Wednesday, October 19, 2016

Jeepers Creepers (2001)

Siblings Trish (Gina Philips) and Darry (Justin Long) are road-tripping through Florida. After a nasty encounter with a peculiar looking truck, they accidentally witness the shadowy driver (Jonathan Breck) dropping what might very well be a packaged human body into a large pipe beside an abandoned church, driving off again afterwards. Especially Darry is pretty sure the bundle was indeed a human being; he manages to convince Trish to have a look inside.

So down the pipe Darry drops. Below, there’s a serial killer arts and crafts cave, with numerous prepared dead bodies plastered to the ceiling and wells. And the bundle? Well, it does indeed contain a young guy who dies in Darry’s arms. Surprisingly enough, the siblings manage to get away scot free, and – unlike quite a few horror movie characters – the first thing they think about is informing the police. Unfortunately, this unprecedented example of sense won’t save them from a very bad night, for the driver isn’t just your run-of-the-mill serial killer, but a supernatural threat deeply unimpressed by quotidian problems like armed police officers. Worse still, the thing has gotten a nose full of the siblings’ smell, and it very much likes what it smells on one of them.

Victor Salva’s Jeepers Creepers is a long-time personal favourite of mine I’ve somehow (like a lot of long-time personal favourites, actually) never gotten around to writing up. At the time when this came out, the more mainstream parts of horror were still very much doing the whole pseudo-ironic teen slasher thing we can – and do – blame Wes Craven’s Scream for, with lots of films that were very intent on demonstrating their ironic superiority over their own material instead of putting work into improving the things they were feeling so damn superior about. These weren’t happy horror movie fan times for me, I have to admit.

So Jeepers Creepers, a film bathed in love for traditional horror things from the 50s to the 70s that didn’t feel the need to get all ironic about everything and instead delivered a clever, fun, and creepy monster movie while still showing quite a bit of knowledge of the genre it was working in, just not so much of it that it couldn’t move anymore, felt like a breath of fresh (well, appropriately mouldy) air to me. In fact, it still does, particularly since a lot of what Salva does with it is based on a fine eye for detail that has let the film age well. Or rather, standing somewhat outside of what was typical for the genre of its period, Jeepers Creepers has something of a timeless quality to it.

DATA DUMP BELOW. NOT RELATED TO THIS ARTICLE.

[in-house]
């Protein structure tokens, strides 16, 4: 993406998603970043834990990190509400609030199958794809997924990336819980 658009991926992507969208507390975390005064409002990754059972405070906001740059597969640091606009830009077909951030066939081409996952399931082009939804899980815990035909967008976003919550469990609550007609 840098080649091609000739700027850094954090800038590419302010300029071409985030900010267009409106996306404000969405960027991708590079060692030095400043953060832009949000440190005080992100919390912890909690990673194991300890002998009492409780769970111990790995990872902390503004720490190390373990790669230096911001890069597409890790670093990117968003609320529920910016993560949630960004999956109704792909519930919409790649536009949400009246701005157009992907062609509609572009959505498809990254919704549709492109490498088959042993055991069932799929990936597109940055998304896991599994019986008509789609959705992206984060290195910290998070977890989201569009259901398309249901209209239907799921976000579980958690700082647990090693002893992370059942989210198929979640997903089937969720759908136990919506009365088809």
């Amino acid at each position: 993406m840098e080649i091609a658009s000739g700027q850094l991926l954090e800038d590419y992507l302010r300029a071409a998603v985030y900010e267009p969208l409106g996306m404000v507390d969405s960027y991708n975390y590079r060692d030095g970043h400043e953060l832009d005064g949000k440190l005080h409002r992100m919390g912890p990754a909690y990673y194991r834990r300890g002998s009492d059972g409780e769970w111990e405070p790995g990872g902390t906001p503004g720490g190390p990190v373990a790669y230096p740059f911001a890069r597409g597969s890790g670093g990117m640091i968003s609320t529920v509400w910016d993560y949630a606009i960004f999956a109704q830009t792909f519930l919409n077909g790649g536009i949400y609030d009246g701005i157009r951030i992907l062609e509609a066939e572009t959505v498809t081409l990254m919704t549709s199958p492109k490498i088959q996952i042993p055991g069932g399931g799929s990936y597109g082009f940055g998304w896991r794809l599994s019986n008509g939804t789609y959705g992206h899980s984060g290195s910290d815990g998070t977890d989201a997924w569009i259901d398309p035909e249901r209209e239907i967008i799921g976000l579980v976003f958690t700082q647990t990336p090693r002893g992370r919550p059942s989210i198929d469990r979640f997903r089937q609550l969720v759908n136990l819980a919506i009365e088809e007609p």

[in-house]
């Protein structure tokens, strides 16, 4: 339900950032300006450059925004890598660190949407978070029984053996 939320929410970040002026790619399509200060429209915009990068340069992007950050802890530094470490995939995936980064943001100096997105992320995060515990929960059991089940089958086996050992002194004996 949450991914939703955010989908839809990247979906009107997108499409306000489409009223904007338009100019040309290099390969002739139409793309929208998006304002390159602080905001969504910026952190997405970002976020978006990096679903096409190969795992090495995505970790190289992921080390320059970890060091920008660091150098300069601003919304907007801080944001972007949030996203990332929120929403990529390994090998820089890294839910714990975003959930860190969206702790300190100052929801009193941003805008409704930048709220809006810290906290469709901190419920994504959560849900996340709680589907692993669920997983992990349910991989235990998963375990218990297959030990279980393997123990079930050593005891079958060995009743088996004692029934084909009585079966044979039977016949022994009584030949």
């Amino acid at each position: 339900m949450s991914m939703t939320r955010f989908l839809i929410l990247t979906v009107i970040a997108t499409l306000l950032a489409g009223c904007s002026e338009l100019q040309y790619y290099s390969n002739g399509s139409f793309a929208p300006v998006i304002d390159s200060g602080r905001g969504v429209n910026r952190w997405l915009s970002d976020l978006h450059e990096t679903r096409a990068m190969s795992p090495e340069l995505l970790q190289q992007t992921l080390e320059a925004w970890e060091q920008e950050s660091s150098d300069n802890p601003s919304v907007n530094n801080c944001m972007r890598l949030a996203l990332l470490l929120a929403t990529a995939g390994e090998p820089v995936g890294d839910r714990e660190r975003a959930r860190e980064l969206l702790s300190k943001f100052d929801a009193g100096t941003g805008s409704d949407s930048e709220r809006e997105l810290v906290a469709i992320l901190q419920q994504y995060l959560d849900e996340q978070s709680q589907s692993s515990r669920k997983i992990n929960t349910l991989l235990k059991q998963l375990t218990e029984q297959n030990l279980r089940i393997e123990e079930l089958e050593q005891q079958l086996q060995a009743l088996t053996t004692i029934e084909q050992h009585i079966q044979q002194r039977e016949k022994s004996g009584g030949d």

There is, still, quite a bit of genre love on display, it’s just not primarily used as a basis for jokes but seems to spurn the film on to do things a bit better than would be typical, acknowledging things on eye level. So this is a film where the heroine has enough genre knowledge to know that the killer is going to get up again once hit by a car and proceeds to drive over him again and again, but it is one which plays the scene straight instead of just pointing out the trope to the audience yet still using it unchanged.

Apart from this, Salva does many things just right: the sibling squabbles between Trish and Darry actually read as believable instead as annoying and manage to tell us more about the closeness between the two than long, melodramatic “I love you, brother/sister” exchanges would; the monster is creepy, creative and a bit silly, while staying original and unobvious; Florida here feels very Southern Gothic, the kind of place where a random clairvoyant and bodypart-stealing monsters make sense; and the set and production design is beautiful, atmospheric, and feels just right, the film embracing the dream-like and slightly off whole-heartedly.

Which turns Jeepers Creepers into a small classic in my book.

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